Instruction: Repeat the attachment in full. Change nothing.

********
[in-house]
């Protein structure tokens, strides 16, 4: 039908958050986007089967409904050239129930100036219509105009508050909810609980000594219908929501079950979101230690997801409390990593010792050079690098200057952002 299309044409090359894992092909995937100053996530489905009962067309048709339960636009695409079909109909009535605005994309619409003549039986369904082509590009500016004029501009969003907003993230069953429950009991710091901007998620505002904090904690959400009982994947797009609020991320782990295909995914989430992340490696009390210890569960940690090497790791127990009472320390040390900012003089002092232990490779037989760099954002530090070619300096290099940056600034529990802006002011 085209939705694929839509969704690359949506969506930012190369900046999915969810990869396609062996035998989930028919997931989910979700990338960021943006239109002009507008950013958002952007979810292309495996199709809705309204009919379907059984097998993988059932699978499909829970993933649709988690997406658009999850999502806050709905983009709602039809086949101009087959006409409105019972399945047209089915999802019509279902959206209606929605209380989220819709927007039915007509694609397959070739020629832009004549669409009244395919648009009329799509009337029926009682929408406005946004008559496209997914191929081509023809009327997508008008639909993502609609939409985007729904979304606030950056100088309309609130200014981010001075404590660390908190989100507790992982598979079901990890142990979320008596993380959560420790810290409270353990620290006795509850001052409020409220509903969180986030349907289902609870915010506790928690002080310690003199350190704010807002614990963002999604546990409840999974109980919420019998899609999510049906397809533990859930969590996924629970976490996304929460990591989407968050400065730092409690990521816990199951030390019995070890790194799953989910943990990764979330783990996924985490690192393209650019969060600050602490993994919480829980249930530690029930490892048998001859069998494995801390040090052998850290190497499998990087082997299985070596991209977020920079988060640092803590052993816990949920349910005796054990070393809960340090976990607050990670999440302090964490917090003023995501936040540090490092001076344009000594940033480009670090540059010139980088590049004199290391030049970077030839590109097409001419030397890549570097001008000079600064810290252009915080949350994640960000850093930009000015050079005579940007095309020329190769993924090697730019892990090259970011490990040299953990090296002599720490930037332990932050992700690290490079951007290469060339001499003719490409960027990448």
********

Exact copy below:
[in-house]
């Protein structure tokens, strides 16, 4: 039908958050986007089967409904050239129930100036219509105009508050909810609980000594219908929501079950979101230690997801409390990593010792050079690098200057952002 299309044409090359894992092909995937100053996530489905009962067309048709339960636009695409079909109909009535605005994309619409003549039986369904082509590009500016004029501009969003907003993230069953429950009991710091901007998620505002904090904690959400009982994947797009609020991320782990295909995914989430992340490696009390210890569960940690090497790791127990009472320390040390900012003089002092232990490779037989760099954002530090070619300096290099940056600034529990802006002011 085209939705694929839509969704690359949506969506930012190369900046999915969810990869396609062996035998989930028919997931989910979700990338960021943006239109002009507008950013958002952007979810292309495996199709809705309204009919379907059984097998993988059932699978499909829970993933649709988690997406658009999850999502806050709905983009709602039809086949101009087959006409409105019972399945047209089915999802019509279902959206209606929605209380989220819709927007039915007509694609397959070739020629832009004549669409009244395919648009009329799509009337029926009682929408406005946004008559496209997914191929081509023809009327997508008008639909993502609609939409985007729904979304606030950056100088309309609130200014981010001075404590660390908190989100507790992982598979079901990890142990979320008596993380959560420790810290409270353990620290006795509850001052409020409220509903969180986030349907289902609870915010506790928690002080310690003199350190704010807002614990963002999604546990409840999974109980919420019998899609999510049906397809533990859930969590996924629970976490996304929460990591989407968050400065730092409690990521816990199951030390019995070890790194799953989910943990990764979330783990996924985490690192393209650019969060600050602490993994919480829980249930530690029930490892048998001859069998494995801390040090052998850290190497499998990087082997299985070596991209977020920079988060640092803590052993816990949920349910005796054990070393809960340090976990607050990670999440302090964490917090003023995501936040540090490092001076344009000594940033480009670090540059010139980088590049004199290391030049970077030839590109097409001419030397890549570097001008000079600064810290252009915080949350994640960000850093930009000015050079005579940007095309020329190769993924090697730019892990090259970011490990040299953990090296002599720490930037332990932050992700690290490079951007290469060339001499003719490409960027990448």